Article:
Our Thoughts

//Research Suggests Potential Breakthrough in Future E-liquid Classifications

Posted 02/11/2019 12:01am

By Grant O’Connell, Strategic Science and Policy Engagement Director

Science underpins the quality of all our next generation products.

That’s why it’s important that both ourselves and the wider industry evaluate the scientific methods we use to assess our products and find ways to improve them.

Imperial Brands is committed to high product quality standards across all NGPs, including in vape e-liquids, which already undergo rigorous testing by professional toxicologists through our risk assessment process, which is detailed below.

However, in innovative new research, Imperial Brands scientists have shown how Genomic Allergen Rapid Detection (or GARD) in-vitro assays could be used to differentiate and classify vape e-liquids, as well as detect allergens potentially present in ingredients.

Demonstrating our continued commitment to high-quality products, these promising results show that such assays could, in future, be applied to e-liquid testing to raise industry standards.

GARD assay testing represents another important step in our commitment to cutting-edge e-vapour research, and forms part of our ambition to build a next-generation scientific assessment framework partly based on the US National Research Council’s blueprint for Toxicity Testing in the 21st Century, or TT21C.

The availability of a broad range of e-liquids plays a crucial role in both attracting adult smokers to vaping and retaining them within the category. This, in turn, contributes to declining smoking rates and potential tobacco harm reduction. However, it’s important that e-liquid flavourings and their ingredients are guided by toxicological principles.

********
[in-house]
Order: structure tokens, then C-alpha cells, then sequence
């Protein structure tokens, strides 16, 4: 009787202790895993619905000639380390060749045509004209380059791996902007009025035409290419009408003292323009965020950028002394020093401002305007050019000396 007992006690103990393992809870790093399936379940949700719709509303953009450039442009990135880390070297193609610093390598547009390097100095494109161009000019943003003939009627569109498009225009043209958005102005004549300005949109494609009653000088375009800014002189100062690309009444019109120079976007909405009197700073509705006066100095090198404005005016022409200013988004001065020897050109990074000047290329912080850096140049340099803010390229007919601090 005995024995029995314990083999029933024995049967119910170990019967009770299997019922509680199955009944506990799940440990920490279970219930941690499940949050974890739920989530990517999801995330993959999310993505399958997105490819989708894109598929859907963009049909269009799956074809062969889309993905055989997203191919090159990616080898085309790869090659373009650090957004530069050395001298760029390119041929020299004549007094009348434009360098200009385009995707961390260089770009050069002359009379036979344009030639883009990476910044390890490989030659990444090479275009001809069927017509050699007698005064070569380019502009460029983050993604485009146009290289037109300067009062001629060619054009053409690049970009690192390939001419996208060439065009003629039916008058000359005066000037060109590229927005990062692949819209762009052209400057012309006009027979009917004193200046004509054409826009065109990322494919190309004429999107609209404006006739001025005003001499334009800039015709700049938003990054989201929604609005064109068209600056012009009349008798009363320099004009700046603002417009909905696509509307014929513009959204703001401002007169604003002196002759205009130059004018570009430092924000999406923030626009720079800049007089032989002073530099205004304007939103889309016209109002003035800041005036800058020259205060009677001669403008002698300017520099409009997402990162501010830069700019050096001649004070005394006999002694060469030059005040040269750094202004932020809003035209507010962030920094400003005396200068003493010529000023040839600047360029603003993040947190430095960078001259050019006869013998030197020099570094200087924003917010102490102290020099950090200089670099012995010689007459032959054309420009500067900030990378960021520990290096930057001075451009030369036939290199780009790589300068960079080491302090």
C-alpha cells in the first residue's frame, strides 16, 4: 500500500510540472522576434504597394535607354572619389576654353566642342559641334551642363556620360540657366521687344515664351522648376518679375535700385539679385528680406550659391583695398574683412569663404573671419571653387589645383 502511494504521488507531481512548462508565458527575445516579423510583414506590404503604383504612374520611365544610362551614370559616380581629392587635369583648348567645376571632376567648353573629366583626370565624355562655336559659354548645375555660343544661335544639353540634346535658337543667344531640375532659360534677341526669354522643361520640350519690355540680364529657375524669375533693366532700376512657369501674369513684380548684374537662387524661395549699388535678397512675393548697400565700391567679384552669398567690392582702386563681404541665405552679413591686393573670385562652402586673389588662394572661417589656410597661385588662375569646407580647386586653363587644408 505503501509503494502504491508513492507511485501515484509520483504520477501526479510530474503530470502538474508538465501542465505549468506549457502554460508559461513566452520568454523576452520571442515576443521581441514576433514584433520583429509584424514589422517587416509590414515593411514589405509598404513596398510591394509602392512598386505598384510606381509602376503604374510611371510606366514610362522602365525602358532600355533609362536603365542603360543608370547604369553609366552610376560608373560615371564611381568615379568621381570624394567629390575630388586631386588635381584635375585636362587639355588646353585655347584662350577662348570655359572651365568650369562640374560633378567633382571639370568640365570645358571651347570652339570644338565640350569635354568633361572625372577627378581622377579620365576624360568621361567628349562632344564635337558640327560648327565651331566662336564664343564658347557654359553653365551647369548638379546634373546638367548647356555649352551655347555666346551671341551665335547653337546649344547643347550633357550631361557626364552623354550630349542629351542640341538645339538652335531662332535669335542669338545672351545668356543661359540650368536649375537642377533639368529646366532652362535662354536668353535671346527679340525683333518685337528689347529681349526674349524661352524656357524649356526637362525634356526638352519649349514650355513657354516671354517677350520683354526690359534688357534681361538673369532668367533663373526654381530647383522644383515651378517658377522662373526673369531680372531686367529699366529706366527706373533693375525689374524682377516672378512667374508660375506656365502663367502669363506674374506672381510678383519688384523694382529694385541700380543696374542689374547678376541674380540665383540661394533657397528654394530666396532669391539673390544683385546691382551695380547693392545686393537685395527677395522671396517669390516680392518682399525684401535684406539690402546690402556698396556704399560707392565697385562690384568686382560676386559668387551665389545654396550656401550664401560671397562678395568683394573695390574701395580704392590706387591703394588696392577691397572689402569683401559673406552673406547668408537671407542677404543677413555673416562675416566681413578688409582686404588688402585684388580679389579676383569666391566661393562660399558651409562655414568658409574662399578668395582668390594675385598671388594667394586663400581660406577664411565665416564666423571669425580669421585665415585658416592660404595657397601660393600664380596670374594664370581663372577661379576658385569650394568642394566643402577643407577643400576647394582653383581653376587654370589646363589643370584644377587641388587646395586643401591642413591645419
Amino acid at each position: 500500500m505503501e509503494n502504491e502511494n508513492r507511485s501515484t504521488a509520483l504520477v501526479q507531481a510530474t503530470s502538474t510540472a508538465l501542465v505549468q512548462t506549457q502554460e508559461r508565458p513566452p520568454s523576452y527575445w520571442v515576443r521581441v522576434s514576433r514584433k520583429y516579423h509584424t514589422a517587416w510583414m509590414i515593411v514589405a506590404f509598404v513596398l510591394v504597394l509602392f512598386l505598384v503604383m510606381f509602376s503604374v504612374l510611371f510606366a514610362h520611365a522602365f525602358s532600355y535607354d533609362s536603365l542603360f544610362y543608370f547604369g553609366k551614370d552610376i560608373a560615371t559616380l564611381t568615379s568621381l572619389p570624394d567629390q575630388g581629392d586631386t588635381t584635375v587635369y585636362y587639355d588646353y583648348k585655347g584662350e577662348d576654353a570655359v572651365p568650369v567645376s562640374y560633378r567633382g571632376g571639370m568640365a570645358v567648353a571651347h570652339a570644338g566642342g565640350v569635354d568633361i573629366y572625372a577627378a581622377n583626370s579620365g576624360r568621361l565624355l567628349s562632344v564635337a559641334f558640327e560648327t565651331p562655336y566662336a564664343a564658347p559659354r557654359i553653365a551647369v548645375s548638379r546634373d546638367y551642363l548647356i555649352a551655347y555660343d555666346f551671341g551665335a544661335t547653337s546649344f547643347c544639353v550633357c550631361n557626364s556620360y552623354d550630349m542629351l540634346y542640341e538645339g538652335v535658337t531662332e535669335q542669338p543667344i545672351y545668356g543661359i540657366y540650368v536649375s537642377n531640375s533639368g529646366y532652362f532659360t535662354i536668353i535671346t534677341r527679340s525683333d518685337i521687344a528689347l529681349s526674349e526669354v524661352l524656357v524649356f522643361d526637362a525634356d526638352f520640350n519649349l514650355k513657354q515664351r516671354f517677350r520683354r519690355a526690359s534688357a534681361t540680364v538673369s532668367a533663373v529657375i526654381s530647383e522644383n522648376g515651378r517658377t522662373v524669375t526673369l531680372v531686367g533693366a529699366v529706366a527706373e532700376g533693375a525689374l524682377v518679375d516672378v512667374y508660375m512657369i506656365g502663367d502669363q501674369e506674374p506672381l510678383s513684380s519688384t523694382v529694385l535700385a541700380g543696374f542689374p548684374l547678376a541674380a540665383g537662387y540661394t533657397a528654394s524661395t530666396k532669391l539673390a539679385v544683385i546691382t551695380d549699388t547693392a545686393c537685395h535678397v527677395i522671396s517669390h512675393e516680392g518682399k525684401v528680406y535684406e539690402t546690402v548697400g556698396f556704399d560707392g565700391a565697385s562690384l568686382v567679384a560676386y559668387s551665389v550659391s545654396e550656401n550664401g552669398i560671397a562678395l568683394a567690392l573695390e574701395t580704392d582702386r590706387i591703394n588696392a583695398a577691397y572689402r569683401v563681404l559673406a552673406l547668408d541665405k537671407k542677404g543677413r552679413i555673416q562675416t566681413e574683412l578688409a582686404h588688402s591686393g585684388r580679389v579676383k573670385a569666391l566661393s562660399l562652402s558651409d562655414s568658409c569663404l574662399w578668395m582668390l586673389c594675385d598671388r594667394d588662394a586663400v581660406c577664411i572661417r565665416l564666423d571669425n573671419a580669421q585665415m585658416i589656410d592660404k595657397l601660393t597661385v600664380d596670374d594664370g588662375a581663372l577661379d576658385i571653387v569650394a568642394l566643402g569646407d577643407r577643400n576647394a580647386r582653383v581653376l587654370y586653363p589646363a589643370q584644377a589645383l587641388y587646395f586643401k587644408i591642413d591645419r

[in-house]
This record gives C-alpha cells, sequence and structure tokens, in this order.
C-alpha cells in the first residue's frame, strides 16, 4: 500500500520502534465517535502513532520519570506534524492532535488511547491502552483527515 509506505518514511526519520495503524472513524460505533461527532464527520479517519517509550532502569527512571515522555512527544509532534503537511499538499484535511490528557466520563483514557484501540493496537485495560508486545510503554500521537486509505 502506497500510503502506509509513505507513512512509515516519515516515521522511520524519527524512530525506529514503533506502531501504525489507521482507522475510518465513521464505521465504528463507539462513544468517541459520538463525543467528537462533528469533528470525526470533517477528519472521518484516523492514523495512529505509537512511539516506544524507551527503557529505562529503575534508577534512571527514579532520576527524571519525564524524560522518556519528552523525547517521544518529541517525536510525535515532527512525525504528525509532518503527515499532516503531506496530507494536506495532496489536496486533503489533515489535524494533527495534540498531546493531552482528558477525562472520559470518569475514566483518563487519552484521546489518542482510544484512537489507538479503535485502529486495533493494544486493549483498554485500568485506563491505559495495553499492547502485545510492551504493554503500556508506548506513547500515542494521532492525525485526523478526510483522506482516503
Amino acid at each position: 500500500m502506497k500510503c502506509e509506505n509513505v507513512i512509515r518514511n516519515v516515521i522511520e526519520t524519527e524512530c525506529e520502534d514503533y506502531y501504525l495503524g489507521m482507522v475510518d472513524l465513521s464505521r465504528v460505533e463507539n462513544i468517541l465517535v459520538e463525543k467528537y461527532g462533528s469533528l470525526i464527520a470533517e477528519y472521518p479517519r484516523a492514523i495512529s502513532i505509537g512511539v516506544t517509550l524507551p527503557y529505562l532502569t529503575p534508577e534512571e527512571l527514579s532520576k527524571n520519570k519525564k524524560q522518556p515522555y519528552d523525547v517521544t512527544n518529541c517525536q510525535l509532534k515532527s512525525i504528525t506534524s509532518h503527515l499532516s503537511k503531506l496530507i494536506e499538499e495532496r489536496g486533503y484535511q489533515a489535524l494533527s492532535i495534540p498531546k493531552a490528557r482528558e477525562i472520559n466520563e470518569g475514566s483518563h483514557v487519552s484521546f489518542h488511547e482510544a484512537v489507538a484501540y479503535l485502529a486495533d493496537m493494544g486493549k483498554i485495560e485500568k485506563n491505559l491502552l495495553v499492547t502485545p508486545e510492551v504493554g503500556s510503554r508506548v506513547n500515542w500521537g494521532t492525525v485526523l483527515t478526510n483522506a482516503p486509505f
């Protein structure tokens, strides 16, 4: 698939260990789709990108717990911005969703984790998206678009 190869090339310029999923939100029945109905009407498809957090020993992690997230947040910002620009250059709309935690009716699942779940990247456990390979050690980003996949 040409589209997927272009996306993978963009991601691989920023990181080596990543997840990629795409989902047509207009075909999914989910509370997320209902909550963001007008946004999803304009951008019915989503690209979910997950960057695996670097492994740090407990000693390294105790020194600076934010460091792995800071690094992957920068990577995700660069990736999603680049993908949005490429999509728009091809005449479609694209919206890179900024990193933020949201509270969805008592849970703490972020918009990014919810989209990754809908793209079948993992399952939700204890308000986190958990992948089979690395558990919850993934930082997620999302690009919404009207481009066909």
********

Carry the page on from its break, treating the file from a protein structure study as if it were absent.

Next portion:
These assays were originally developed to assess the sensitisation potential of compounds in the chemical manufacturing industry, but this pioneering research is the first vaping-related application.

For the study, scientists used the GARD testing approach to compare the respiratory and skin sensitising potential of five e-liquids, with initial results indicating the assays were indeed successfully able to differentiate and classify those products assessed.

Lukasz Czekala, In-Vitro Research Toxicologist and study author, comments:

“While further studies need to be conducted to assess how GARD assays could be used for the rapid screening and toxicological assessment of e-liquids in support of future product development and commercialisation, our initial success represents an exciting first step on the path to a potential entirely new way of assessing and classifying future e-liquids.”

TT21C advocates the use of in-vitro testing, preferably using human cells, as a replacement for traditional in-vivo animal testing and this is in keeping with Imperial’s established position of not testing our products on animals.

“By uplifting our scientific capabilities through the likes of TT21C we are continuing to deliver quality products to our consumers while raising standards across the wider vaping category.”


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